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Relinquishing Your Dog

We receive phone calls on a daily basis from owners who are having problems with their dog and want to know if we could help. The short answer is "generally yes". There are three ways of working with rescue to place your dog:

Darby1) You can place the dog yourself. This means that you will be responsible for caring for the dog until placement, screening potential adopters, and assuming liability once the transfer to the new owner has been made. We will support you in lots of ways in order to help you along in this process. You should start by listing your dog on the web pages as one that is up for adoption. All you have to do is to fill out a listing on our web pages. You can be as complete as you want in the bio (within reason) and are free to include several photos to help people get a better idea of what the dog looks like (they help in getting a dog adopted!). You may also use our online rescue forms for your own purposes if you need adoption applications, adoption contracts, spay/neuter agreements, etc. They are free to use with modification. We can also help answer any questions that you might have or can serve as an information resource for your potential adoptive families.

2) You can relinquish your dog to a local rescuer or to Border Collie Rescue and maintain possession of the dog. Basically you can serve as the "foster home" until the dog is ultimately adopted. The burden of the decisionmaking process and the liability switches to the rescuer (or BCR) and you are not stuck with doing all the work (screening homes, home visits, paperwork, etc.). The drawback is that you are not part of the ultimate decision in the placement of the dog (if that is important to you) and you will not have contact with the new adoptive home. This can be a benefit too though, as this also avoids the potential liability associated with the new placement.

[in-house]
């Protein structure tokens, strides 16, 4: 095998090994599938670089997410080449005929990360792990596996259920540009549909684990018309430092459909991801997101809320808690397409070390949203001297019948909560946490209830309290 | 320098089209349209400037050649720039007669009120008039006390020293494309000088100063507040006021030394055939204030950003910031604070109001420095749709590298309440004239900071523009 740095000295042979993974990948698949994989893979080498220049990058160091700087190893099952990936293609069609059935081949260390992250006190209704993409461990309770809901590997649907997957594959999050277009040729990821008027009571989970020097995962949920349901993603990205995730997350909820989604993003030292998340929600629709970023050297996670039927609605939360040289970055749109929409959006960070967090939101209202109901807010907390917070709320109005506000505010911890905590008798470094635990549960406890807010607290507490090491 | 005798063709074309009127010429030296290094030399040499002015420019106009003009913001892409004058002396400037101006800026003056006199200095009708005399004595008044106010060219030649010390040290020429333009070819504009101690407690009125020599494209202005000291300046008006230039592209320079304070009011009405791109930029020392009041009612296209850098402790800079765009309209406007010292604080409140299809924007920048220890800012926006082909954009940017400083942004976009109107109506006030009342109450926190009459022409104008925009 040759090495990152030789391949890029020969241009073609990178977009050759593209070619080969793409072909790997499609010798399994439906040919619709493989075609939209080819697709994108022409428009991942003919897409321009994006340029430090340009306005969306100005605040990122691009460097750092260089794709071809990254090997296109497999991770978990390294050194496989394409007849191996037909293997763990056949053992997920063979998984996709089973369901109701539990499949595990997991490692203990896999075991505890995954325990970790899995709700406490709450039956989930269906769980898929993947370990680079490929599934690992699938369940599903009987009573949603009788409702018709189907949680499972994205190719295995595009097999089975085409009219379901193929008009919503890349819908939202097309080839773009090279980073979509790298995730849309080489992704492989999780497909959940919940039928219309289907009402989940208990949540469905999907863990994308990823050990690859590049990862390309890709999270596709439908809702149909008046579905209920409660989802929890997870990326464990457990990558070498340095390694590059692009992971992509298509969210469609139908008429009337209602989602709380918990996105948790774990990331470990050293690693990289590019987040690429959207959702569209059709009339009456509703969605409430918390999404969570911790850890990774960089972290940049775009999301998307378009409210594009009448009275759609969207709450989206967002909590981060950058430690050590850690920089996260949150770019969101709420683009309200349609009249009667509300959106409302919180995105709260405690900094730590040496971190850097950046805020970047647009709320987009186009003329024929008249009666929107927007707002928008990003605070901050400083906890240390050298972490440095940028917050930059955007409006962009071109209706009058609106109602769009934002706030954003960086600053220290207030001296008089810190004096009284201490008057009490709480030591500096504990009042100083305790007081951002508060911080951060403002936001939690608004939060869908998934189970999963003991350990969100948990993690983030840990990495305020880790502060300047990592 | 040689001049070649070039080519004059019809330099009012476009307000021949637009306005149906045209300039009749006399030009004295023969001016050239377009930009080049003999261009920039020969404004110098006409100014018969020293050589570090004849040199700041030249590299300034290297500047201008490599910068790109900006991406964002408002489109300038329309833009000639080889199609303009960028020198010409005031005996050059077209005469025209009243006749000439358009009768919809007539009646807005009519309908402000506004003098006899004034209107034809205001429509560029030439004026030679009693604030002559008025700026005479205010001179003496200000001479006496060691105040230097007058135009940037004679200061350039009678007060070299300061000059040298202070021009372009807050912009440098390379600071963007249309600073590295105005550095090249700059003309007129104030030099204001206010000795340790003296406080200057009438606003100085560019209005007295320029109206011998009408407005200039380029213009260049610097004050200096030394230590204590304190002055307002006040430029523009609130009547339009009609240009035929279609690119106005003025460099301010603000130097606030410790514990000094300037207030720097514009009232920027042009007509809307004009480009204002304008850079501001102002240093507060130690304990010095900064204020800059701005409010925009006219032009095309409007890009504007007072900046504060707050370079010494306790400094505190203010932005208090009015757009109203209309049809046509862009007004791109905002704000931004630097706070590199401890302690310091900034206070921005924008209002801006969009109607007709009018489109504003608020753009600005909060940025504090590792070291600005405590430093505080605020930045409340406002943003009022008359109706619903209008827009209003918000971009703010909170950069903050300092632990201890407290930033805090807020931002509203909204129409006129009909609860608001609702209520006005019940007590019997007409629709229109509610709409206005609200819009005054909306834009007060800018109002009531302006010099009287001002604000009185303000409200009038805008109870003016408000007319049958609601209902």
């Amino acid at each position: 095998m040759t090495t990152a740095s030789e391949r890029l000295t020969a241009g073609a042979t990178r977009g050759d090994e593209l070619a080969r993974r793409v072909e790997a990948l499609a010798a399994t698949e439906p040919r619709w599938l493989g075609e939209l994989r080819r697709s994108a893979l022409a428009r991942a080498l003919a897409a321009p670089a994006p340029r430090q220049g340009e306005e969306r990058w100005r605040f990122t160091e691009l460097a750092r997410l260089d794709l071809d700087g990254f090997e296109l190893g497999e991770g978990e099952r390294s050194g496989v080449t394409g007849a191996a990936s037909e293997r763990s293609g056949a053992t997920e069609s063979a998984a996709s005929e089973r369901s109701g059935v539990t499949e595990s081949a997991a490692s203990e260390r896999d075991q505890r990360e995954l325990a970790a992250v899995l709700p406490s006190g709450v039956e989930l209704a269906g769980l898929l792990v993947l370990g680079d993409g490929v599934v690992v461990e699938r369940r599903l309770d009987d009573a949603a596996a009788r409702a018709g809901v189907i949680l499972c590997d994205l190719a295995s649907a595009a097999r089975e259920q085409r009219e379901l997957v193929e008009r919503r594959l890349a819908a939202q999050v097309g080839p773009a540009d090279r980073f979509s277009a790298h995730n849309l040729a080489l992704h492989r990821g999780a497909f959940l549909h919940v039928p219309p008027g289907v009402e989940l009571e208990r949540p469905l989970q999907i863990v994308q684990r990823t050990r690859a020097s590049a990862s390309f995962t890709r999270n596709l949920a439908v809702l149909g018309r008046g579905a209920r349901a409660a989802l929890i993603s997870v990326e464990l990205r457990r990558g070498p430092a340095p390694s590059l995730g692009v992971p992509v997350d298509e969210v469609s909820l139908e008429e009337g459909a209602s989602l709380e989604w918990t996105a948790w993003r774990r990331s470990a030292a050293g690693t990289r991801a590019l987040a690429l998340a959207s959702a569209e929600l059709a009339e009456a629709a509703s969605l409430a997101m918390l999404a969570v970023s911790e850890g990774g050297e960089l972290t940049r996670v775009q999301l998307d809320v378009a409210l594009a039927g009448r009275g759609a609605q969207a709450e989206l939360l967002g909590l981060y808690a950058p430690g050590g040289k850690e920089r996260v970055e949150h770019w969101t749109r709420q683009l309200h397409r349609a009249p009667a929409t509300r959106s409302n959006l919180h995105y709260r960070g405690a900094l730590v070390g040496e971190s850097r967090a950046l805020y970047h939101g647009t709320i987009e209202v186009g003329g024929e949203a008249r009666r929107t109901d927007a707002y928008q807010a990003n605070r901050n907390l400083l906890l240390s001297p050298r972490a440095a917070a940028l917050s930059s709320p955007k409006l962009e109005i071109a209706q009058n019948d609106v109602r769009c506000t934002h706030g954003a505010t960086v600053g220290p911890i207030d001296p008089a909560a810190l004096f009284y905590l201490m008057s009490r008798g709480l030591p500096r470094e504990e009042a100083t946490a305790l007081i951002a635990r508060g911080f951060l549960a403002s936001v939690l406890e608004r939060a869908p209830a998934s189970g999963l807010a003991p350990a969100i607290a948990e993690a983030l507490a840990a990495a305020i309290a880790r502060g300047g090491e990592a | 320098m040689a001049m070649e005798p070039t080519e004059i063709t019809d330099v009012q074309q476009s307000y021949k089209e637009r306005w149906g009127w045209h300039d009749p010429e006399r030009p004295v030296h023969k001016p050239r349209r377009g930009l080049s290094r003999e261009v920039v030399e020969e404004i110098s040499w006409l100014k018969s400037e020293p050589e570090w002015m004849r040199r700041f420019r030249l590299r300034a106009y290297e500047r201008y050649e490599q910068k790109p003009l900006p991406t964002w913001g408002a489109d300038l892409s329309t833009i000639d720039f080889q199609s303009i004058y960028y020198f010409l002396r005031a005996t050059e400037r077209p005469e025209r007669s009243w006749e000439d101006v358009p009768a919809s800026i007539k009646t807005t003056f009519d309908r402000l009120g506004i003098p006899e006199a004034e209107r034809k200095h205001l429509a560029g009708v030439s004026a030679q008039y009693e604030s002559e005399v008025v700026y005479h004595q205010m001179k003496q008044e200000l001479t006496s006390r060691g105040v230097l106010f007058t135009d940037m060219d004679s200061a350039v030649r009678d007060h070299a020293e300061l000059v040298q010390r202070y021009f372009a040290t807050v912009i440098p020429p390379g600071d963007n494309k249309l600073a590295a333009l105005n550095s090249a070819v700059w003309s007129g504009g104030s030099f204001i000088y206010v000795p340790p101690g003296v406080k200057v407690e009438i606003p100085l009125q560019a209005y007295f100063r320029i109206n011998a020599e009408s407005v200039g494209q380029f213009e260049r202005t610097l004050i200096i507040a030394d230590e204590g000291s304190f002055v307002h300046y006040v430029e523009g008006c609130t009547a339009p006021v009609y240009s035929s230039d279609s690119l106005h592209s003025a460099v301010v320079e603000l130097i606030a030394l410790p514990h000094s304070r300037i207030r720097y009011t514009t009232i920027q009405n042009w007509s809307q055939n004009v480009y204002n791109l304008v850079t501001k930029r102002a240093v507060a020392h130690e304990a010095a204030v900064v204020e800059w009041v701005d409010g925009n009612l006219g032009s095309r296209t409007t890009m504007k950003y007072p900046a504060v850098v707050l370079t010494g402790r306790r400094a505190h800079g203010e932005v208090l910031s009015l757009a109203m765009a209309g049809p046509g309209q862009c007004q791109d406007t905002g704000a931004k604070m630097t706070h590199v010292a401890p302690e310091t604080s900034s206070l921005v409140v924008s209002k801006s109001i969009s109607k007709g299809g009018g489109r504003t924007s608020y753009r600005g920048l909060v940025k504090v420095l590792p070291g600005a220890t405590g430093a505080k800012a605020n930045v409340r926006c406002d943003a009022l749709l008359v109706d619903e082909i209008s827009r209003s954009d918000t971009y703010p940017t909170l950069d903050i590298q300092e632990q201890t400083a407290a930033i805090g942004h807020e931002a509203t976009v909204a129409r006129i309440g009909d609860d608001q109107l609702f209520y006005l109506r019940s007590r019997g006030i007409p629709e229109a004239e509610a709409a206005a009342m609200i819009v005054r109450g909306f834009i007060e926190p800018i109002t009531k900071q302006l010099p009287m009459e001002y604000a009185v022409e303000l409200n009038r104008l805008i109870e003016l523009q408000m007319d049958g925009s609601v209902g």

3) The final way is simply to relinquish your dog directly to rescue. The dog then becomes the responsibility of BCR and ownership is permanently relinquished to the organization. If the dog does not have aggression or other behavioral problems, then we would suggest contacting a local rescuer to see if they might be able to foster the dog or know of someone else that might be able to take it. Your local rescue contact might have homes waiting for a dog or can work on the adoption on a more relaxed basis (many people that must give up their dog do so "under the gun" and often rush their decisions due to the pressures of the situation). Please note that our facilities are currently full and we cannot take any additional dogs at this time.

If the dog has an aggression problem or other serious behavioral issue, then a local rescue person will not be able to help you in all likelihood. Most are not equipped to deal with such a dog, do not have the training to rehabilitate more serious behaviors, and are not willing to take on the liability associated with having a known aggressive dog. Many owners are told that they are out of luck because they can't take such a dog and that they would suggest that the dog should be put down. Most rescuers are kind folks doing this out of their homes and are typically Border Collie lovers that have extensive experience with the breed. To expect them to bring into their homes an aggressive dog, when they have little or no formal training on how to deal with aggression, and no liability insurance that would cover them if something should happen, is just too much. If you're going to save a dog, why not save an easier one that won't have to spend as much time in rescue and won't be as much work? It just makes good sense.

You can ask others about your issues and they may be able to help you.

Unfortunately, this facility is only available for purebred Border Collies and we do have limited space. We will ask for some sort of verification of the dog's breed before agreeing to accept them (i.e. registration papers, a local rescuer's evaluation, photos, etc.)

And if you do have to relinquish your dog, don't forget to bring (send) as much of their paperwork as you can - vet records, registration papers, lists of commands, etc.. It helps us out tremendously in working with each dog.


Page last updated December 11, 2005. All material Copyright © 2006 Border Collie Rescue, Inc.
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This site is maintained by Dr. Nicholas B Carter  and sponsored by Border Collie Rescue, Inc. Copyright © 1994-2008 All rights reserved.